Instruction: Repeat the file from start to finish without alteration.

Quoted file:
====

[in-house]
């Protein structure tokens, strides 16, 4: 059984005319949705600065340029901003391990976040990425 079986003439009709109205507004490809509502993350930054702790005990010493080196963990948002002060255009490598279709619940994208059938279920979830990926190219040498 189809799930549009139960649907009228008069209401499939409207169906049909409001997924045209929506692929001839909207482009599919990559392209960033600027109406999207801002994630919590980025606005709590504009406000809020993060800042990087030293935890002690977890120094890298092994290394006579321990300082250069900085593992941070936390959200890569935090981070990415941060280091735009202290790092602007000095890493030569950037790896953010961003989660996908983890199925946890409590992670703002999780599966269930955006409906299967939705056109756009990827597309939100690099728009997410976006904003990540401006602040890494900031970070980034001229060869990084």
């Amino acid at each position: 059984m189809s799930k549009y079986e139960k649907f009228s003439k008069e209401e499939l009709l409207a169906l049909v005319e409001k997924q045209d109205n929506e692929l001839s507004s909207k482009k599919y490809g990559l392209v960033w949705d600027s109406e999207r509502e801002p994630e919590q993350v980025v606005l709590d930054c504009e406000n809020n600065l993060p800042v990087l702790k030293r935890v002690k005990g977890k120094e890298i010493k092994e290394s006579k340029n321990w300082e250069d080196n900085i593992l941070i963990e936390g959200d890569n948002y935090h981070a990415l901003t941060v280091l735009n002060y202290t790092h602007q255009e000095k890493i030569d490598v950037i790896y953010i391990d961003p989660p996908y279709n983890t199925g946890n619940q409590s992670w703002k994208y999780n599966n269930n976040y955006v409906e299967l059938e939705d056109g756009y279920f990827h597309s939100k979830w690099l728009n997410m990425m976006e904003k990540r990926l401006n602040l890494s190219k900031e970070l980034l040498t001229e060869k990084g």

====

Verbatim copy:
[in-house]
């Protein structure tokens, strides 16, 4: 059984005319949705600065340029901003391990976040990425 079986003439009709109205507004490809509502993350930054702790005990010493080196963990948002002060255009490598279709619940994208059938279920979830990926190219040498 189809799930549009139960649907009228008069209401499939409207169906049909409001997924045209929506692929001839909207482009599919990559392209960033600027109406999207801002994630919590980025606005709590504009406000809020993060800042990087030293935890002690977890120094890298092994290394006579321990300082250069900085593992941070936390959200890569935090981070990415941060280091735009202290790092602007000095890493030569950037790896953010961003989660996908983890199925946890409590992670703002999780599966269930955006409906299967939705056109756009990827597309939100690099728009997410976006904003990540401006602040890494900031970070980034001229060869990084």
């Amino acid at each position: 059984m189809s799930k549009y079986e139960k649907f009228s003439k008069e209401e499939l009709l409207a169906l049909v005319e409001k997924q045209d109205n929506e692929l001839s507004s909207k482009k599919y490809g990559l392209v960033w949705d600027s109406e999207r509502e801002p994630e919590q993350v980025v606005l709590d930054c504009e406000n809020n600065l993060p800042v990087l702790k030293r935890v002690k005990g977890k120094e890298i010493k092994e290394s006579k340029n321990w300082e250069d080196n900085i593992l941070i963990e936390g959200d890569n948002y935090h981070a990415l901003t941060v280091l735009n002060y202290t790092h602007q255009e000095k890493i030569d490598v950037i790896y953010i391990d961003p989660p996908y279709n983890t199925g946890n619940q409590s992670w703002k994208y999780n599966n269930n976040y955006v409906e299967l059938e939705d056109g756009y279920f990827h597309s939100k979830w690099l728009n997410m990425m976006e904003k990540r990926l401006n602040l890494s190219k900031e970070l980034l040498t001229e060869k990084g």